Under cross examination, by applicant’s counsel, the officer admitted that the applicant was not found with any property on him when he was arrested in respect of count four. He also couldn’t confirm or deny that the applicant was arrested more than 200 metres away from the alleged crime scene. This contradicted the investigating officer’s own version in the form 242, which was that the applicant had been arrested at the scene of the crime. The investigating officer also conceded that the inconsistency regarding the circumstances of the applicant’s arrest in count four was going to be a contestable issue at the trial. On being asked whether there were any cogent reasons for denying the applicant bail, the investigating officer’s response was that it would not be proper to grant bail at this stage since the police were still to recover some of the stolen property. The officer maintained that the applicant had a case to answer and it was not safe to release him on bail at this stage. Further, the accomplices whom the applicant had named in the course of their investigation were still to be arrested. There was a real likelihood of abscondment if the applicant got an opportunity to reunite with the accomplices who were still at large.  Under cross examination, the officer explained that what connected the applicant to the seven other counts was cooperation with the police investigators which resulted in them making recoveries of the stolen property and identifying the complainants.

The respondent’s counsel abided by the submissions already filed, and maintained that the evidence linking the applicant to the offence were recoveries made in respect of counts two, four and six. Counsel for the applicant on the other hand argued that there was nothing in respect of count two showing that some property was recovered from the applicant. In respect of count four, counsel for the applicant argued that the different versions regarding what exactly transpired on the day the applicant was arrested showed that the applicant had a plausible defence to the charges. On the other counts, he submitted that what was presented to the court was a list of stolen property which the investigating officer had failed to link to the applicant. Counsel also argued that since investigations were said to be concluded, it followed that the respondent was ready to proceed with the trial even in the absence of the accomplices that the investigating officer had alluded to. He further submitted that the officer had not advanced any cogent reasons as to why the applicant would abscond if admitted to bail. 




Analysis of the evidence and the law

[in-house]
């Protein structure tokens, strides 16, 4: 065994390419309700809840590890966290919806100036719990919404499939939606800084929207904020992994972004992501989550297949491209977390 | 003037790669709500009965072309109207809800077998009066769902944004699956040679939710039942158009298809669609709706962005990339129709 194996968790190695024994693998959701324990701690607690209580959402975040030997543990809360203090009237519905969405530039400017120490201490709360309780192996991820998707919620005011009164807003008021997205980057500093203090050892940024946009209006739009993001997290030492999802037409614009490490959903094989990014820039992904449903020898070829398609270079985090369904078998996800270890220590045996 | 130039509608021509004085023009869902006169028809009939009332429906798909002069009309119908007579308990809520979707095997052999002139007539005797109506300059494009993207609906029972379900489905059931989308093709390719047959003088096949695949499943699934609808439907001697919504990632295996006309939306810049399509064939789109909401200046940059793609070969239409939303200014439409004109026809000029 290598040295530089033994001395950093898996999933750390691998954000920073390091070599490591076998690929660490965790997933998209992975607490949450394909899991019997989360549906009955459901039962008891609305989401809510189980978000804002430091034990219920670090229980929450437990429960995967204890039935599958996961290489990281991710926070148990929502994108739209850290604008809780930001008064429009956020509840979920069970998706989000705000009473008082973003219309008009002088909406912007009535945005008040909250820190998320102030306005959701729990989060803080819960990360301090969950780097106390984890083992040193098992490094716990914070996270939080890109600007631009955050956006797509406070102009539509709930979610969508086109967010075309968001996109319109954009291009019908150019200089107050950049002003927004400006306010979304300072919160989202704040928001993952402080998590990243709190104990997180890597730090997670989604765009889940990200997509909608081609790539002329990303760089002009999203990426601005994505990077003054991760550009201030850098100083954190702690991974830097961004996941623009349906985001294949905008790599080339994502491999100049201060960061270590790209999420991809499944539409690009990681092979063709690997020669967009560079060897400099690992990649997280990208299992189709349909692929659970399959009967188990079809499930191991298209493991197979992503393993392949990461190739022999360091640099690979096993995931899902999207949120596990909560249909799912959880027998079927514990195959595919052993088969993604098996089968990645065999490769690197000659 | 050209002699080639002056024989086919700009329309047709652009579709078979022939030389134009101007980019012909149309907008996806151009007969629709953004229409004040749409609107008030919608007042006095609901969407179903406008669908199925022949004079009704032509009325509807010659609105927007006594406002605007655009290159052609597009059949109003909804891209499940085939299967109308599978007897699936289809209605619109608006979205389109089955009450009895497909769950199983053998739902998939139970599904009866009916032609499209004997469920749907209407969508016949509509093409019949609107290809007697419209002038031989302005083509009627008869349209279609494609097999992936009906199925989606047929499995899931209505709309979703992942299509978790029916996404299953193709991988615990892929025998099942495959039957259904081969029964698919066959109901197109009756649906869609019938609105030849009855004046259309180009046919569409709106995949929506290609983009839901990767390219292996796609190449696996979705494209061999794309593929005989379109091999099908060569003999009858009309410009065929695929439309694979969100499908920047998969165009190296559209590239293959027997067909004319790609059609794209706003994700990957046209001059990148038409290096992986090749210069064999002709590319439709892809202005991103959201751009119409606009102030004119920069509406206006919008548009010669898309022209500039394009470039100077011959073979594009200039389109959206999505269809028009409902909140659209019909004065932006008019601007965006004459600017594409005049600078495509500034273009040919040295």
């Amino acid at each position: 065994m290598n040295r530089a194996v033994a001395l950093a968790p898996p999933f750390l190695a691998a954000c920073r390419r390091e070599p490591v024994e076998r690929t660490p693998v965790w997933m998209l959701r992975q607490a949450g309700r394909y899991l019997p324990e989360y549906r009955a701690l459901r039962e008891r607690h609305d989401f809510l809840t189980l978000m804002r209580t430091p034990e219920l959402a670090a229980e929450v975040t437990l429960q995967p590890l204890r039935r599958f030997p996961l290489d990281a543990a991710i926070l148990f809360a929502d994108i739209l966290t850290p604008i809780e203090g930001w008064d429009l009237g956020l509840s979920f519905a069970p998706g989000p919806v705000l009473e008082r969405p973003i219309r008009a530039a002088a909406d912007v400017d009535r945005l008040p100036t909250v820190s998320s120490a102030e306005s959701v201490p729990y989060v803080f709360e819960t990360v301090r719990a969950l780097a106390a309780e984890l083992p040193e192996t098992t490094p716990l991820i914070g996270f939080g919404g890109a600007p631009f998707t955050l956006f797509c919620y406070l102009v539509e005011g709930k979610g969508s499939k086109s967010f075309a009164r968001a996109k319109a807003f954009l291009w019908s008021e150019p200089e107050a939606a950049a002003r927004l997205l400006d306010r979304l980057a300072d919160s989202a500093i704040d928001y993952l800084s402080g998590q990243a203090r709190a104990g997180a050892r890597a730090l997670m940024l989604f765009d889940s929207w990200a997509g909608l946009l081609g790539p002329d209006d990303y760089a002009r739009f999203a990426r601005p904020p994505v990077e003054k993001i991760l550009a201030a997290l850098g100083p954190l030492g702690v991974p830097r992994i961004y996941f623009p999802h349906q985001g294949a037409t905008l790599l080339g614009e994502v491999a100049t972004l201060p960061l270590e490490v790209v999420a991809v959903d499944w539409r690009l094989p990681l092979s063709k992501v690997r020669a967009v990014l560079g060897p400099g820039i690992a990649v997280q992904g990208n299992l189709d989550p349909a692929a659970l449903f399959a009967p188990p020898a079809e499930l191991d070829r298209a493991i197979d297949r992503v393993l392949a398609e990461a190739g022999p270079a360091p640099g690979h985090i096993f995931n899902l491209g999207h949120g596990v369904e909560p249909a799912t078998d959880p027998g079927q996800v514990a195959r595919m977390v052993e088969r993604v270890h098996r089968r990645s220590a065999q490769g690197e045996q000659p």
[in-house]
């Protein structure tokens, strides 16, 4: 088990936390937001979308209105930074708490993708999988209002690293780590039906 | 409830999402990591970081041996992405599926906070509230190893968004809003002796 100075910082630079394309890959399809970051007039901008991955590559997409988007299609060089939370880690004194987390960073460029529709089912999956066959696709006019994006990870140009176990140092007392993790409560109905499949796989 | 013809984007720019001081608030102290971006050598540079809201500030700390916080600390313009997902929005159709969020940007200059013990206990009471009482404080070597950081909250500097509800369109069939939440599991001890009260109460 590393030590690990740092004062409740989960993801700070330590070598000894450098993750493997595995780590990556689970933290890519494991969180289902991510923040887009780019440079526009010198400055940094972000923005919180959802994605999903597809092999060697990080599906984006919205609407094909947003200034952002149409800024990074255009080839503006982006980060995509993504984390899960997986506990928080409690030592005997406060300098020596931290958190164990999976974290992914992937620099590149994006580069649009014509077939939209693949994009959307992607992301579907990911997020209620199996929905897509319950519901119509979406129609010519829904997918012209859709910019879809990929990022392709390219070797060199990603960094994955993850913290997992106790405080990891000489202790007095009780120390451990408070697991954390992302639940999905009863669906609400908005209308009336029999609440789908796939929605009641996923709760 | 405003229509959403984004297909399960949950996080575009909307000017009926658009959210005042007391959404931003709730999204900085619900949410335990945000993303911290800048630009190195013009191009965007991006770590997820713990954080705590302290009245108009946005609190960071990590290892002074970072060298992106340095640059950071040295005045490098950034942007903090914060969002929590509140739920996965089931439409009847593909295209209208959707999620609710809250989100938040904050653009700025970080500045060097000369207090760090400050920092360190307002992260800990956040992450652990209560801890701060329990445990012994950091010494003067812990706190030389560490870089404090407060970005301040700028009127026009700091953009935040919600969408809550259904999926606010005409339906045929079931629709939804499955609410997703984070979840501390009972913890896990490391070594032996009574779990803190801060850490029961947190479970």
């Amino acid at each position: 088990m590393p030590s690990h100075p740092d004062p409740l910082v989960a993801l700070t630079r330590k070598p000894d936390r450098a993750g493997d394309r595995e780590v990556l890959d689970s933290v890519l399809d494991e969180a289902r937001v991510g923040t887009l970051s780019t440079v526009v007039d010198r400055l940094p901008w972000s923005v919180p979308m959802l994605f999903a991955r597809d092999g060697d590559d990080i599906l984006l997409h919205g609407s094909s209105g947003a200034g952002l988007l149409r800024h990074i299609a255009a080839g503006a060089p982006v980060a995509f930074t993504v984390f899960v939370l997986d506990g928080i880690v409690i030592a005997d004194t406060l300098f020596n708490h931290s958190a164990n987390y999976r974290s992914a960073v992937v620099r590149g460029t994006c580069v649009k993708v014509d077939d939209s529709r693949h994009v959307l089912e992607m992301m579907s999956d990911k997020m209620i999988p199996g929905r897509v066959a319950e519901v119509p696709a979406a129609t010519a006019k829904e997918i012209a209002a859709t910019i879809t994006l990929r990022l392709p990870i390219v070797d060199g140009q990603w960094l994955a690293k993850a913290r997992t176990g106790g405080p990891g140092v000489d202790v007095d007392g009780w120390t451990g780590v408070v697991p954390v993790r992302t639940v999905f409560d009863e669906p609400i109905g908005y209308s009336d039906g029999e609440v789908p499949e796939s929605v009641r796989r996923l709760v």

The factors that the courts are enjoined to take into account in an application of this nature are set out in section 117 of the Criminal Procedure and Evidence Act. Section 117(1) provides as follows:


            “117 Entitlement to bail

  1. Subject to this section and section 32, a person who is in custody in respect of an offence shall be entitled to be released on bail at any time after he or she has appeared in court on a charge and before sentence is imposed, unless the court finds that it is in the interests of justice that he or she be detained in custody.”


I have already highlighted that the respondent opposed bail primarily on the risk of abscondment and the strength of the State case. Counsel for the respondent submitted that the totality of the evidence which connected the applicant to counts four and six was so strong and insurmountable, and concomitantly an inducement for the applicant to abscond. Section 117(2) (a) (ii) provides that the refusal of bail and the detention of an accused in custody shall be in the interests of justice, if it is established that the accused will not stand trial or appear to receive sentence. Furthermore, in terms of s117 (3) (b), in deciding whether a person is unlikely to stand trial or receive sentence, the factors taken into account are as follows:

  • The ties of the accused to the place of trial;
  • The existence and location of assets held by the accused;
  • The accused’s means of travel and his or her possession of or access to travel documents;
  • The nature and gravity of the offence or the nature and gravity of the likely penalty thereof;
  • The strength of the case for the prosecution and the corresponding incentive of the accused to flee;
  • The efficacy of the amount or nature of the bail and enforceability of any bail conditions;
  • Any other factor which in the opinion of the court should be taken into account.


Section 117(2) (a) (ii) needs to be read together with section 117(4) of the same Act which states that:

(4) In considering any question in subsection (2) the court shall decide the matter by weighing the interests of justice against the right of the accused to his or her personal freedom and in particular the prejudice he or she is likely to suffer if he or she were to be detained in custody, taking into account, where applicable, the following factors, namely—